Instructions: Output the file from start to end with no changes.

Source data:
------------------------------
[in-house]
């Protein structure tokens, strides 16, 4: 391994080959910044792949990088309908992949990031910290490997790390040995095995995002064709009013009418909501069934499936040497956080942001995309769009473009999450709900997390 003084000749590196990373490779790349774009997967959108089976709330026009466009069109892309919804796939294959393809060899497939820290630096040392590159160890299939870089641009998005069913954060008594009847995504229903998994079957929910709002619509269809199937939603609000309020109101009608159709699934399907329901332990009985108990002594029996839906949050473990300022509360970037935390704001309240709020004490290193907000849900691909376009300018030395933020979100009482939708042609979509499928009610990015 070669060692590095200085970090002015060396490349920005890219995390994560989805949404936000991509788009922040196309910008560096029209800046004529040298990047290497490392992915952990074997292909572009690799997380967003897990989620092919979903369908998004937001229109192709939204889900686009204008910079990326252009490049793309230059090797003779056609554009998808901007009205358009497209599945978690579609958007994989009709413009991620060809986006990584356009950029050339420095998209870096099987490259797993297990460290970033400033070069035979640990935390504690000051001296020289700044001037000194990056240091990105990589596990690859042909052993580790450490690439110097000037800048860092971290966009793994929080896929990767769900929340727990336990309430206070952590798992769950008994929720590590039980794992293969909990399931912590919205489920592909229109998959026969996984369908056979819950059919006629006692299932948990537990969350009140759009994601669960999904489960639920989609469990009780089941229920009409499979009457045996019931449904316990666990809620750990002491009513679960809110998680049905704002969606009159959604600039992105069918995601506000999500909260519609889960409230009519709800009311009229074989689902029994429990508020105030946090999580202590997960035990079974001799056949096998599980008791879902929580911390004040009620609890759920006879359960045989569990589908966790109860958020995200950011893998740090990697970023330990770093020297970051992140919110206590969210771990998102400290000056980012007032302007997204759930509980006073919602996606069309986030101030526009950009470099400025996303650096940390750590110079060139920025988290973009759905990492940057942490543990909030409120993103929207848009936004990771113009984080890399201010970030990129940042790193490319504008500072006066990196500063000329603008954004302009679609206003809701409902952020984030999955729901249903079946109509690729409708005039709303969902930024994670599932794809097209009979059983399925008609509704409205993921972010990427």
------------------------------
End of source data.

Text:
[in-house]
């Protein structure tokens, strides 16, 4: 391994080959910044792949990088309908992949990031910290490997790390040995095995995002064709009013009418909501069934499936040497956080942001995309769009473009999450709900997390 003084000749590196990373490779790349774009997967959108089976709330026009466009069109892309919804796939294959393809060899497939820290630096040392590159160890299939870089641009998005069913954060008594009847995504229903998994079957929910709002619509269809199937939603609000309020109101009608159709699934399907329901332990009985108990002594029996839906949050473990300022509360970037935390704001309240709020004490290193907000849900691909376009300018030395933020979100009482939708042609979509499928009610990015 070669060692590095200085970090002015060396490349920005890219995390994560989805949404936000991509788009922040196309910008560096029209800046004529040298990047290497490392992915952990074997292909572009690799997380967003897990989620092919979903369908998004937001229109192709939204889900686009204008910079990326252009490049793309230059090797003779056609554009998808901007009205358009497209599945978690579609958007994989009709413009991620060809986006990584356009950029050339420095998209870096099987490259797993297990460290970033400033070069035979640990935390504690000051001296020289700044001037000194990056240091990105990589596990690859042909052993580790450490690439110097000037800048860092971290966009793994929080896929990767769900929340727990336990309430206070952590798992769950008994929720590590039980794992293969909990399931912590919205489920592909229109998959026969996984369908056979819950059919006629006692299932948990537990969350009140759009994601669960999904489960639920989609469990009780089941229920009409499979009457045996019931449904316990666990809620750990002491009513679960809110998680049905704002969606009159959604600039992105069918995601506000999500909260519609889960409230009519709800009311009229074989689902029994429990508020105030946090999580202590997960035990079974001799056949096998599980008791879902929580911390004040009620609890759920006879359960045989569990589908966790109860958020995200950011893998740090990697970023330990770093020297970051992140919110206590969210771990998102400290000056980012007032302007997204759930509980006073919602996606069309986030101030526009950009470099400025996303650096940390750590110079060139920025988290973009759905990492940057942490543990909030409120993103929207848009936004990771113009984080890399201010970030990129940042790193490319504008500072006066990196500063000329603008954004302009679609206003809701409902952020984030999955729901249903079946109509690729409708005039709303969902930024994670599932794809097209009979059983399925008609509704409205993921972010990427």